Base of the Eiffel Tower lit up with the message that everyone can help reduce emissions. Taken during the COP21 in Paris (2015).
Paris Climate Agreement Base of the Eiffel Tower lit up with the message that everyone can help reduce emissions. Taken during the COP21 in Paris (2015). © Madeline Van Tassel / TNC

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U.S. Re-Entry into Paris Agreement is Critical for Global Collaboration

The Next Step is to Increase Ambition to Protect Most Vulnerable Communities

Today, the United States formally re-entered the Paris Climate Agreement, exactly 30 days after President Joe Biden signed the executive order expressing the U.S. intent to return. The Nature Conservancy’s Chief External Affairs Officer Lynn Scarlett issued the following statement in response to the U.S. re-engaging in the international climate change process:

“The U.S. is the world’s second largest greenhouse gas emitter, so a global agreement in which countries have committed to tackle this global climate emergency together was weaker with the absence of a significant missing player. With the U.S. back in, the global community gains momentum in pursuing the critical goal of keeping global warming below 1.5 degrees.

“The next step is to increase the ambition of our climate mitigation and adaptation actions. Current promises in the U.S. and across most of the world are not sufficient to protect people and nature from the most dire climate impacts. We look forward to continuing to work with all nations to undertake meaningful and immediate climate actions.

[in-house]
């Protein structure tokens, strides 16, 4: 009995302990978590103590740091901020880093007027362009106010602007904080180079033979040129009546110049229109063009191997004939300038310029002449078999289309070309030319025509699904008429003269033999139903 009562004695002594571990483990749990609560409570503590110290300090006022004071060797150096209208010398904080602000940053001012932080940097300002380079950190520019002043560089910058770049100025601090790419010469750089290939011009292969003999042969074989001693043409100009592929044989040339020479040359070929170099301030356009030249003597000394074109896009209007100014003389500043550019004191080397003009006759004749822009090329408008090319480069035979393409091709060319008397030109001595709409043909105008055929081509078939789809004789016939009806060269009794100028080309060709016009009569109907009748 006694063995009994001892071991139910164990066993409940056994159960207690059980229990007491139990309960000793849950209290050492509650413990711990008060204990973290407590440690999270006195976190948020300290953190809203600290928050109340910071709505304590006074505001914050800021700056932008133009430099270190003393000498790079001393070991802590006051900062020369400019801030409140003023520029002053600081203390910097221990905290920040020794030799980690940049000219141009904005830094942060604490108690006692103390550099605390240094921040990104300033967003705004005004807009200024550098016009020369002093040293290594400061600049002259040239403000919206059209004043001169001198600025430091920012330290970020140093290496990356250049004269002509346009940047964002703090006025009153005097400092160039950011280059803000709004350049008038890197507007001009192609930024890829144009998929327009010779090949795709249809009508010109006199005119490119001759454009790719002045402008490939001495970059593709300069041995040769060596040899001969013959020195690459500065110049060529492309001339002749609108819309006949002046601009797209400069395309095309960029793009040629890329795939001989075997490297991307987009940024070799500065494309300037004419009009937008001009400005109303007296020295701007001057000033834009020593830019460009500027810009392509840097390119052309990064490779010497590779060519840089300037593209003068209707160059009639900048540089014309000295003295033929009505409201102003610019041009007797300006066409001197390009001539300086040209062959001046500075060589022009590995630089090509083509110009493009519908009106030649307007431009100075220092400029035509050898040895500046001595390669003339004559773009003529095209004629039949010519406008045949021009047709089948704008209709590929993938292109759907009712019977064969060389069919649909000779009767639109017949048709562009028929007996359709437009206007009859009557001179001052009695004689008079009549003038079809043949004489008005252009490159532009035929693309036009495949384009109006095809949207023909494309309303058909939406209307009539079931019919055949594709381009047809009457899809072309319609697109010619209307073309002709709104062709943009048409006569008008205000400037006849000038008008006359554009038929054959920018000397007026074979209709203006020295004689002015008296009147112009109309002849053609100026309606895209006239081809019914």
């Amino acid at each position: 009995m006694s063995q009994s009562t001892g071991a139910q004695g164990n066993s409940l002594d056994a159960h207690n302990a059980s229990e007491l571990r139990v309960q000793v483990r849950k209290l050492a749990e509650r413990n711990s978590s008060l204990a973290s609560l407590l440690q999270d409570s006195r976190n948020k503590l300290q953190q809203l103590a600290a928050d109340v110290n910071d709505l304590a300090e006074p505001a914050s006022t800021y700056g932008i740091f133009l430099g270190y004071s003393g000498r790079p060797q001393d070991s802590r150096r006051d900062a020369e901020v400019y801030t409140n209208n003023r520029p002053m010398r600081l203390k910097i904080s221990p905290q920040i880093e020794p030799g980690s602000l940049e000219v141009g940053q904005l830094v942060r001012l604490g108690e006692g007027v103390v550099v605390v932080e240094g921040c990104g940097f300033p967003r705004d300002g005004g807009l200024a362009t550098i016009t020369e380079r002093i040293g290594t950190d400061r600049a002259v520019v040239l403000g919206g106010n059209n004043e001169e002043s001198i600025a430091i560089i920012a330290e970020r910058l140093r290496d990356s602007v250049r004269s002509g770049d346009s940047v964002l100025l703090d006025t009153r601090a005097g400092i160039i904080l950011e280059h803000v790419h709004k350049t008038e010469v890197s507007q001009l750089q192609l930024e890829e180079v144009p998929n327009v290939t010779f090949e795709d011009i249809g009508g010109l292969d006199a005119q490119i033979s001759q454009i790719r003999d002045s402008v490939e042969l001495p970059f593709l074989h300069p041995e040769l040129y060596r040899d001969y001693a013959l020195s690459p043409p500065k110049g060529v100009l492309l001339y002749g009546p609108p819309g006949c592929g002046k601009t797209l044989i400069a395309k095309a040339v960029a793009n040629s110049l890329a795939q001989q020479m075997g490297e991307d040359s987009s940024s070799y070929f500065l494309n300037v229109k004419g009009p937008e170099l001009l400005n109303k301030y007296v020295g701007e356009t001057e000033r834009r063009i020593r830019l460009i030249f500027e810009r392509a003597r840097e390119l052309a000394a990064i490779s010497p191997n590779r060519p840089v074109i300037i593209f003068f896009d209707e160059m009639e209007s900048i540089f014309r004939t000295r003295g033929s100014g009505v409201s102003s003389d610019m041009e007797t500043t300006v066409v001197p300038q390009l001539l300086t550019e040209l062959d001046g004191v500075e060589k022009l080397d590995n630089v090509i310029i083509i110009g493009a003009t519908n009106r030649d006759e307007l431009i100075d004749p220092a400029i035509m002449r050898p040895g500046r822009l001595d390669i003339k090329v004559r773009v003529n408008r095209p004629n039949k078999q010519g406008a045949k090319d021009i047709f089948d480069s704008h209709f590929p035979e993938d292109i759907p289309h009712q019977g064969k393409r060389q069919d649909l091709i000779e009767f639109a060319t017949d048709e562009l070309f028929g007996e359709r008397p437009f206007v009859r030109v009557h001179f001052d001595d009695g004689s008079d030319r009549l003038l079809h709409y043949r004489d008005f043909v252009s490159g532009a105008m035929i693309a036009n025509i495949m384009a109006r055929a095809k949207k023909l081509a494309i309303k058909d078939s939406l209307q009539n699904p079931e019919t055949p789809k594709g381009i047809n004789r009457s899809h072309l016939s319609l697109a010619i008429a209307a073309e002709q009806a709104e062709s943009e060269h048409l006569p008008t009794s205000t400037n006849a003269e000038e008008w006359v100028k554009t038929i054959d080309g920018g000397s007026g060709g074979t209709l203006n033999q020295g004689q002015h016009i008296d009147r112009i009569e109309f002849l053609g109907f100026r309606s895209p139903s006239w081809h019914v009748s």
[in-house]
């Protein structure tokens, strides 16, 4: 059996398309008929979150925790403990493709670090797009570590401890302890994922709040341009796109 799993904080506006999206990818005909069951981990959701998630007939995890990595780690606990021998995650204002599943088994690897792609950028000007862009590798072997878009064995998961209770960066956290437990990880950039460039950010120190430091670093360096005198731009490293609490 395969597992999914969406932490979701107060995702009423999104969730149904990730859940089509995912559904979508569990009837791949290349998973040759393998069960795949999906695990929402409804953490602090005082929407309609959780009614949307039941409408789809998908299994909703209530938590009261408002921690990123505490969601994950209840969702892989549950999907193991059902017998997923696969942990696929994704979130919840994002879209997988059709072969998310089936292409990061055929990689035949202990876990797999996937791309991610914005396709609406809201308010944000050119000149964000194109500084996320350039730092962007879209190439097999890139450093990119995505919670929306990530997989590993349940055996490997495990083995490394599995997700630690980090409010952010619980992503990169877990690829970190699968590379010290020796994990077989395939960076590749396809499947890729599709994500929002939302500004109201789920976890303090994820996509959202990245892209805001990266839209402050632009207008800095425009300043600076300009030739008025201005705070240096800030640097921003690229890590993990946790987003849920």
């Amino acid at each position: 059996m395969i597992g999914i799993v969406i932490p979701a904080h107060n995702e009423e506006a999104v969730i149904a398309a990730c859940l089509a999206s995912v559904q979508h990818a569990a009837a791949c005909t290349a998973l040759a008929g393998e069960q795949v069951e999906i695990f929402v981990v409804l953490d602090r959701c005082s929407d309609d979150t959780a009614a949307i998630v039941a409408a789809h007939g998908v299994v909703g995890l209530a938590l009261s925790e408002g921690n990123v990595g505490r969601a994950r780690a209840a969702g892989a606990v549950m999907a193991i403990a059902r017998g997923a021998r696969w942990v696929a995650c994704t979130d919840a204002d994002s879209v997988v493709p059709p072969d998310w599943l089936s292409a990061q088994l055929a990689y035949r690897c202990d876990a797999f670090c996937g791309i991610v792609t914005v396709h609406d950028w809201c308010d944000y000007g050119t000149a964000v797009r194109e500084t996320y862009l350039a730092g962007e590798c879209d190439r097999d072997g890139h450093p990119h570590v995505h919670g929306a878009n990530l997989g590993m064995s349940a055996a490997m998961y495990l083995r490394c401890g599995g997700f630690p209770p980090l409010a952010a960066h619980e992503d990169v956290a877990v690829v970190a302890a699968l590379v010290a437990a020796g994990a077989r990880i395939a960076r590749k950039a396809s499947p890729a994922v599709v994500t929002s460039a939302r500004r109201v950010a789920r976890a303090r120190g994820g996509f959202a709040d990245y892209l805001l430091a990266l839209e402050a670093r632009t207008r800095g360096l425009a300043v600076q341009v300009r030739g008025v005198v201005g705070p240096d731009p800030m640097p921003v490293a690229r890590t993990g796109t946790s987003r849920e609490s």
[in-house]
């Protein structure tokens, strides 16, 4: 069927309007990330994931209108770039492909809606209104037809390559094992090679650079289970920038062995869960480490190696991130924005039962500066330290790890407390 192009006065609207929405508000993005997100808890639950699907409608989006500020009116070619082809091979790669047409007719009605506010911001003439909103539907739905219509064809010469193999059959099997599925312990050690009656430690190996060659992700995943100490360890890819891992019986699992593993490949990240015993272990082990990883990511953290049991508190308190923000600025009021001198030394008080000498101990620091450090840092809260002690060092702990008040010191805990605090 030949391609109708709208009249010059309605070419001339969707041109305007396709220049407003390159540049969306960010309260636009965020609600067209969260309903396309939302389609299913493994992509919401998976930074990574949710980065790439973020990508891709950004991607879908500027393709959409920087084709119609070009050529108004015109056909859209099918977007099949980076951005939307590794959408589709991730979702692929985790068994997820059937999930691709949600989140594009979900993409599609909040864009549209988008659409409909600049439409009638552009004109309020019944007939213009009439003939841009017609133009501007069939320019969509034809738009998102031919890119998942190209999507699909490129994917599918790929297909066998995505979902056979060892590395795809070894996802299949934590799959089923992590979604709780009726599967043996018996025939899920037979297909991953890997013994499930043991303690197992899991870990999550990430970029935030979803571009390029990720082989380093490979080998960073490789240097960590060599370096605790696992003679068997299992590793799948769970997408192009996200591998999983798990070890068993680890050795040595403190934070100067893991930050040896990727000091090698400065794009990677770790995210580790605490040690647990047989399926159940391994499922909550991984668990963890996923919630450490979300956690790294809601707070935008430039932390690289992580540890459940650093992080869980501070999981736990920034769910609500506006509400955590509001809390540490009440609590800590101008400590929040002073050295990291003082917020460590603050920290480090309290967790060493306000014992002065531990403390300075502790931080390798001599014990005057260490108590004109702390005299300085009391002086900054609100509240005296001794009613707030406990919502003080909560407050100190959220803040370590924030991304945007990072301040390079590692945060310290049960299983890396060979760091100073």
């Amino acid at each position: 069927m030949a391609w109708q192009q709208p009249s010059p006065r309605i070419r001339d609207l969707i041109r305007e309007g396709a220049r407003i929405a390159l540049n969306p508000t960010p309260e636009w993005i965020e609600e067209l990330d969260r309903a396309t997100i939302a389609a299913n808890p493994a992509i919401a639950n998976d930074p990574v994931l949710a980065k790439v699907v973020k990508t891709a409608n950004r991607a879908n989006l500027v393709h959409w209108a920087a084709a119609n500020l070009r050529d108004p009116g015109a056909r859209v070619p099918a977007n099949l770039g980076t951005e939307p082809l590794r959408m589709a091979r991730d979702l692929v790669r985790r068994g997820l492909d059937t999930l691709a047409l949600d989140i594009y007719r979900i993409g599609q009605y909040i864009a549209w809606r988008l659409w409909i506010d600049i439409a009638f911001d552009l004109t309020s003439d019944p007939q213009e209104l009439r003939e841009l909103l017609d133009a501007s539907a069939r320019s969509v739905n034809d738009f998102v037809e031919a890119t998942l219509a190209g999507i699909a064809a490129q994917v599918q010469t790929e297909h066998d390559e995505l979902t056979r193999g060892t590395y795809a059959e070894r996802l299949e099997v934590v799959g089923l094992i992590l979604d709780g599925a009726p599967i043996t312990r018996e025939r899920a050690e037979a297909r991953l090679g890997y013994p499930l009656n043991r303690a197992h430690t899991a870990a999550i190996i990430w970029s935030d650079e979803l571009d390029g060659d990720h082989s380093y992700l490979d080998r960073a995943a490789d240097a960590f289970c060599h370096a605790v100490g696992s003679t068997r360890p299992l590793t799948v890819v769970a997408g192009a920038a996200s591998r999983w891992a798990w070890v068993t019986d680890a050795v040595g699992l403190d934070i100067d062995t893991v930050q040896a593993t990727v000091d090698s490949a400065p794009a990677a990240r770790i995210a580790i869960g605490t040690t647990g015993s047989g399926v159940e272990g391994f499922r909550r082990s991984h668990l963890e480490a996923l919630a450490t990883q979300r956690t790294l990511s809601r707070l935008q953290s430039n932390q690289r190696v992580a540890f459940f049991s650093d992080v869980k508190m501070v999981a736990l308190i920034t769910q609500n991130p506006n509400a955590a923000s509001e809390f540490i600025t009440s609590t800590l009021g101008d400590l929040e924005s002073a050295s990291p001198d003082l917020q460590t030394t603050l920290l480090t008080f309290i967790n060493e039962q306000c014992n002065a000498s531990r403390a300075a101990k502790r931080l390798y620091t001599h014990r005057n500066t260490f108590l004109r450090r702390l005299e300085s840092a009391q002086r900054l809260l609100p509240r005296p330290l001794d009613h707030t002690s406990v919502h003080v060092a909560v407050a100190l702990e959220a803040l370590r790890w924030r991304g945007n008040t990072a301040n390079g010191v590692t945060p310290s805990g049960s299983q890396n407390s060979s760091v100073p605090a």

“Complementing government actions, the private sector is accelerating commitments to address climate change. Companies across the planet are making net-zero pledges, supporting climate action, streamlining supply chains to be cleaner, and investing in resilience. These actions affirm that companies see high risks from inaction and economic opportunity in driving toward a nature-positive, clean energy economy.

“In 2017, when the previous U.S. administration decided to withdraw from the Paris Agreement, it was the wrong move. There have been a variety of misconceptions and inaccuracies shared about what Paris engagement means and the opportunities it provides, but The Nature Conservancy sees the systemic, planet-wide climate emergency as exactly the sort of problem requiring international cooperation.

“The U.S. role in that collaboration is fundamental. In Paris, U.S. leadership was critical in driving towards the Agreement language and resolving disputes between various negotiating blocks. The return of the world’s second largest carbon emitter will encourage collective action to address climate change.

“Americans want to see greenhouse gas pollution reduced. By wide margins, in fact. Three in four Americans want to see carbon dioxide managed as a pollutant, and 65 percent of Americans want to see the federal government do more to protect air quality. The Paris Agreement requires the United States to do what Americans consistently and clearly say in public opinion surveys they want their government to do.”

The Nature Conservancy is a global conservation organization dedicated to conserving the lands and waters on which all life depends. Guided by science, we create innovative, on-the-ground solutions to our world's toughest challenges so that nature and people can thrive together. We are tackling climate change, conserving lands, waters and oceans at an unprecedented scale, providing food and water sustainably and helping make cities more sustainable. Working in 72 countries and territories: 38 by direct conservation impact and 34 through partners, we use a collaborative approach that engages local communities, governments, the private sector, and other partners. To learn more, visit www.nature.org or follow @nature_press on Twitter.